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Familiar sanderling P03 back on Sanibel

September 11, 2022

The end of the summer means the return of many migratory and wintering birds to Southwest Florida’s beaches. One of the smallest and most common, sanderlings (Calidris alba), are already starting to arrive.

The birds are returning from their summer breeding grounds in the Arctic tundra, where they’ve paired up with their mates and raised their young. Now that the breeding season’s over, sanderlings are migrating back south for the winter.

One well-known sanderling on Sanibel is P03. This individual was banded in May 2015 at Chaplin Lake in Canada by researchers from the University of Saskatchewan, and it was re-sighted for the first time in April 2016 on Captiva Island by SCCF Shorebird Biologist Audrey Albrecht. Since then, the bird has come back to Florida every winter and seems to prefer the west end of Sanibel for its wintering grounds.

“We’re ecstatic to report that P03 has returned for the 2022-23 non-breeding season,” said Shorebird Intern Elsa Wilson, adding that P03 was first spotted by the SCCF sea turtle team on Aug. 16 and again by shorebird staff in early September. “We expect P03 to stay with us until May before returning to the Arctic.”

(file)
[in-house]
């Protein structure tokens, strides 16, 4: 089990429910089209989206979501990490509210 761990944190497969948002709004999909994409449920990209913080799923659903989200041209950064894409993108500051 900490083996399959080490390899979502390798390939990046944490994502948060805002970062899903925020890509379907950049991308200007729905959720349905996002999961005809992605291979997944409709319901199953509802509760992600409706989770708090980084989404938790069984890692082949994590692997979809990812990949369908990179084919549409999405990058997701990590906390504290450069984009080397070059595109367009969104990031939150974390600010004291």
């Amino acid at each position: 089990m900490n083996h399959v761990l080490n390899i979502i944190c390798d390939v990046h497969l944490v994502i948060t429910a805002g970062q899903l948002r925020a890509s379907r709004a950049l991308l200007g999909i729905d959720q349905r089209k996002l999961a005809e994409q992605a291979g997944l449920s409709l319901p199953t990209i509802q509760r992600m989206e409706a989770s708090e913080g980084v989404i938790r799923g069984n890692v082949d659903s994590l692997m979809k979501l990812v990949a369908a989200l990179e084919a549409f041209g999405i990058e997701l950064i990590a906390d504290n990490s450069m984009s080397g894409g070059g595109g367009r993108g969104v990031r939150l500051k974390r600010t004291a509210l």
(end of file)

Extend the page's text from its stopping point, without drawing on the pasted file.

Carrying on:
Image of sanderling p03

Before heading to their Arctic breeding grounds in late spring, sanderlings transform from pale gray to a cinnamon brown color and become more aggressive and territorial as their hormones begin to change. However, you can still see sanderlings on Sanibel and Captiva during the summer months, as juveniles aren’t yet ready to breed. These young sanderlings gather in small flocks during the summer and maintain their pale gray plumage.

Sanderlings’ small size and pale coloring tend to get them confused with a less common Florida shorebird, the snowy plover, which has a small nesting population on Sanibel that SCCF staff monitor every February-August.

“Many beachgoers think they’ve seen large flocks of snowy plovers, when really they’ve seen flocks of sanderlings,” Wilson said, noting that two distinguishing differences between the two species relate to beak size and feeding behavior. “Sanderlings have a longer bill than snowy plovers, and sanderlings feed by continuously probing the sand with their bills to look for food, whereas snowy plovers are visual foragers that feed in a start-stop motion.”

Sanderlings have one of the widest wintering ranges of any shorebird in the world and can be found along almost any coastline. 


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